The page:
FARRINGTON: He became a partner with a man named Arthur M. Curtis.

[4]

JOHNSON: Well, he was Republican, wasn't he?

FARRINGTON: That's right. While my father was a strong Democrat, Arthur was the Republican County Chairman. They got along very well. They had a rule and they stuck by it, when they came into their office, no politics. They'd get out and campaign and they'd make remarks about each other, and they'd criticize the Republicans and they'd criticize Arthur, and Arthur would criticize him. Then they would come back to the office and were just as amiable as they could be. They would never talk politics in the office.

Now, I'm partnered with two of Arthur's sons.

JOHNSON: Is that right.

FARRINGTON: Jack and E.C.

JOHNSON: Are they still Republicans?

FARRINGTON: They're still Republican and I'm still a Democrat. We've got the same rule. We don't discuss politics. I know they're Republican. In fact, Jack was a state senator down here for a dozen years. They know I'm a Democrat. We get along fine; we don't argue.

JOHNSON: A family tradition I guess.

FARRINGTON: We don't argue about politics. We know that

[5]

neither one of us is subject to change in that respect, and we keep our privacy in that regard.

JOHNSON: Do you have any brothers or sisters?

FARRINGTON: Not living anymore. I had three brothers and a sister.

JOHNSON: Are you the oldest, youngest, the middle?

FARRINGTON: I'm the youngest.

JOHNSON: I see. You're the only one that went into law?

FARRINGTON: No. I had a brother named Charles that went into law and he went to California. He practiced law out there and died in 1983, in the Los Angeles area.

JOHNSON: So you have been practicing law here in Springfield since graduation from law school?

FARRINGTON: I graduated in 1935. I was admitted to the bar in 1934. I took the exam at the end of my second year and was fortunate enough to pass it.

JOHNSON: To back up just a little bit, I suppose you were educated in the public schools here in Springfield.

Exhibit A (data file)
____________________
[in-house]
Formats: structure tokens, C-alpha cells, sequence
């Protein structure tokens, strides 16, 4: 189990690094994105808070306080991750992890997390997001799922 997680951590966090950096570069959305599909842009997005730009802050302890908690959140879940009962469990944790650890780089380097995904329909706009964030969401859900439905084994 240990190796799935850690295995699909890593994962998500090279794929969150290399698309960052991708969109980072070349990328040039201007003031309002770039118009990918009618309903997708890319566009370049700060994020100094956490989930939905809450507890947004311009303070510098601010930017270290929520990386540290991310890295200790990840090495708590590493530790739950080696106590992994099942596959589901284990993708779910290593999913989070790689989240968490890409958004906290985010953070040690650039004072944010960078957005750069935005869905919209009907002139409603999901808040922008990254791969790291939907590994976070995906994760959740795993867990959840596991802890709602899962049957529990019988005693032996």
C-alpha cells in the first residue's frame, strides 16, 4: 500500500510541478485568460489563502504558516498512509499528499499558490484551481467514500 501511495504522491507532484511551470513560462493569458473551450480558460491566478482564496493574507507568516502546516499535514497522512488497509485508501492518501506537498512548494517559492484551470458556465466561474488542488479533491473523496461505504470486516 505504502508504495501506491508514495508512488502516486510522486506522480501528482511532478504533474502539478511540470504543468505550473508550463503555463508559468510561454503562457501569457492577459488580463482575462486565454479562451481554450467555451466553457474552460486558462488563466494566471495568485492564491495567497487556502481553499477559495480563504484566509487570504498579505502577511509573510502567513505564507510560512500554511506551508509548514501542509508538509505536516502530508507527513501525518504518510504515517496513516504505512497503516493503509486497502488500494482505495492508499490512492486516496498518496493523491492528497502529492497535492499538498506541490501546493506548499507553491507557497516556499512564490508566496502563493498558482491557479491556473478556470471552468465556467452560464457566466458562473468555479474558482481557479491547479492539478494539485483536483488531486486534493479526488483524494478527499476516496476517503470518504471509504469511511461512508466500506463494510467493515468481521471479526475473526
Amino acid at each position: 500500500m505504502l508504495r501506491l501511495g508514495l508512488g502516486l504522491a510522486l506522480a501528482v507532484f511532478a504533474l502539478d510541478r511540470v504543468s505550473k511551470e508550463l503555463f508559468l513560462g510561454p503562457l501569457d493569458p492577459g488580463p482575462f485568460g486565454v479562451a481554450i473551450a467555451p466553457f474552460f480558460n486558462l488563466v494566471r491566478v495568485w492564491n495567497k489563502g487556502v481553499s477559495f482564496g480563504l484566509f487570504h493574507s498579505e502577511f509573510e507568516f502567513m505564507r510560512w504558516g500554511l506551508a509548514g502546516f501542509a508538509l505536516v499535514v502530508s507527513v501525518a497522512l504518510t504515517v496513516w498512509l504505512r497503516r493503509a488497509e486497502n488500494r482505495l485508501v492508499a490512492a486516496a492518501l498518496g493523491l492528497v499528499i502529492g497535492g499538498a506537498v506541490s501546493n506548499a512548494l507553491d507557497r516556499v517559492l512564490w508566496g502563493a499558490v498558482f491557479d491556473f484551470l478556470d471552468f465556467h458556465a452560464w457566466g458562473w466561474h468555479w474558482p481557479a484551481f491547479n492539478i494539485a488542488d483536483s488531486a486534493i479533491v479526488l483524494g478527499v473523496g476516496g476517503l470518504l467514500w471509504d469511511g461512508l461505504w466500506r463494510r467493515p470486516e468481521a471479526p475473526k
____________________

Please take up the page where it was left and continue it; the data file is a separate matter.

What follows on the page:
FARRINGTON: Yes sir.

JOHNSON: You went to law school where?

FARRINGTON: At the University of Missouri at Columbia.

[6]

JOHNSON: And after two years you took the Bar exam and passed it, but you still had one year of classes to go.

FARRINGTON: I had it a little bit easier. I felt a little bit more comfortable the last year. When the professor would jump on me, like they did everybody, I would leave that room feeling, well, I don't have to put up with this much longer.

JOHNSON: He was speaking to a lawyer.

FARRINGTON: That's right.

One of them one time said, "Well, you may have a license, but you're not a lawyer yet." I knew what he meant after I got out.

JOHNSON: So that was . . .

FARRINGTON: I graduated in '35. Came in here in Springfield in '35 and went to work for my father and Mr. Curtis.

JOHNSON: Of course, 1936 was a very important year politically because of the Landon-Roosevelt campaign. Did you get involved at all in that 1936 campaign?

FARRINGTON: Not a great deal in 1936; however in 1938 I ran for county committeeman in my ward. At that time it hadn't been broken down into precincts here, but they had wards. I was elected county committeeman in the

[7]

12th Ward.

JOHNSON: How about your father? He had become active in partisan politics here locally, I'm sure.

FARRINGTON: A long time.

JOHNSON: Was he on the County Committee before you?

FARRINGTON: No, not that I know of. I don't think he was ever chairman.

JOHNSON: His name does appear, I think, on some letterhead somewhere back there in the '30s.

FARRINGTON: Did it appear that he was on the County Committee then?

JOHNSON: Well, I'm trying to recall. I have some letterhead here.

FARRINGTON: He was what they called Chairman of the Executive Committee, but he wasn't a member of the County Committee. Fred Moon was the chairman, and these were appointive people that were on the Executive Committee. My father wasn't on the County Committee, John McCormack wasn't, and Tom Watkins wasn't. Tom Watkins was a banker here.